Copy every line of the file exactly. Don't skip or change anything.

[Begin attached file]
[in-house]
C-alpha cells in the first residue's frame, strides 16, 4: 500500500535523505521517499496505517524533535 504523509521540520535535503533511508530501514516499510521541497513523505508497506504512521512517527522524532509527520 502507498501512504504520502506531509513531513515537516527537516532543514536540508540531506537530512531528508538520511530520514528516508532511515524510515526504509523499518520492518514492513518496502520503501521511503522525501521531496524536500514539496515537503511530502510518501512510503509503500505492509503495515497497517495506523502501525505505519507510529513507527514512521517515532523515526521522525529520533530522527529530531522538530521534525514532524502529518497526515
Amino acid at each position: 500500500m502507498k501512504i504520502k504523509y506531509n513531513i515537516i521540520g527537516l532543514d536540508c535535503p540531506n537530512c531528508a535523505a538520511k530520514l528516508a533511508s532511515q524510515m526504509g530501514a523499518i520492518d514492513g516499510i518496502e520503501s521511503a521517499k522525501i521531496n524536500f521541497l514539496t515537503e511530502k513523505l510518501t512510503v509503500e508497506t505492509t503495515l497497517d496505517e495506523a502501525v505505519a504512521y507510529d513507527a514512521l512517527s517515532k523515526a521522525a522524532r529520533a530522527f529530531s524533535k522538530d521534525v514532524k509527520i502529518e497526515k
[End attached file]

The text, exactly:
[in-house]
C-alpha cells in the first residue's frame, strides 16, 4: 500500500535523505521517499496505517524533535 504523509521540520535535503533511508530501514516499510521541497513523505508497506504512521512517527522524532509527520 502507498501512504504520502506531509513531513515537516527537516532543514536540508540531506537530512531528508538520511530520514528516508532511515524510515526504509523499518520492518514492513518496502520503501521511503522525501521531496524536500514539496515537503511530502510518501512510503509503500505492509503495515497497517495506523502501525505505519507510529513507527514512521517515532523515526521522525529520533530522527529530531522538530521534525514532524502529518497526515
Amino acid at each position: 500500500m502507498k501512504i504520502k504523509y506531509n513531513i515537516i521540520g527537516l532543514d536540508c535535503p540531506n537530512c531528508a535523505a538520511k530520514l528516508a533511508s532511515q524510515m526504509g530501514a523499518i520492518d514492513g516499510i518496502e520503501s521511503a521517499k522525501i521531496n524536500f521541497l514539496t515537503e511530502k513523505l510518501t512510503v509503500e508497506t505492509t503495515l497497517d496505517e495506523a502501525v505505519a504512521y507510529d513507527a514512521l512517527s517515532k523515526a521522525a522524532r529520533a530522527f529530531s524533535k522538530d521534525v514532524k509527520i502529518e497526515k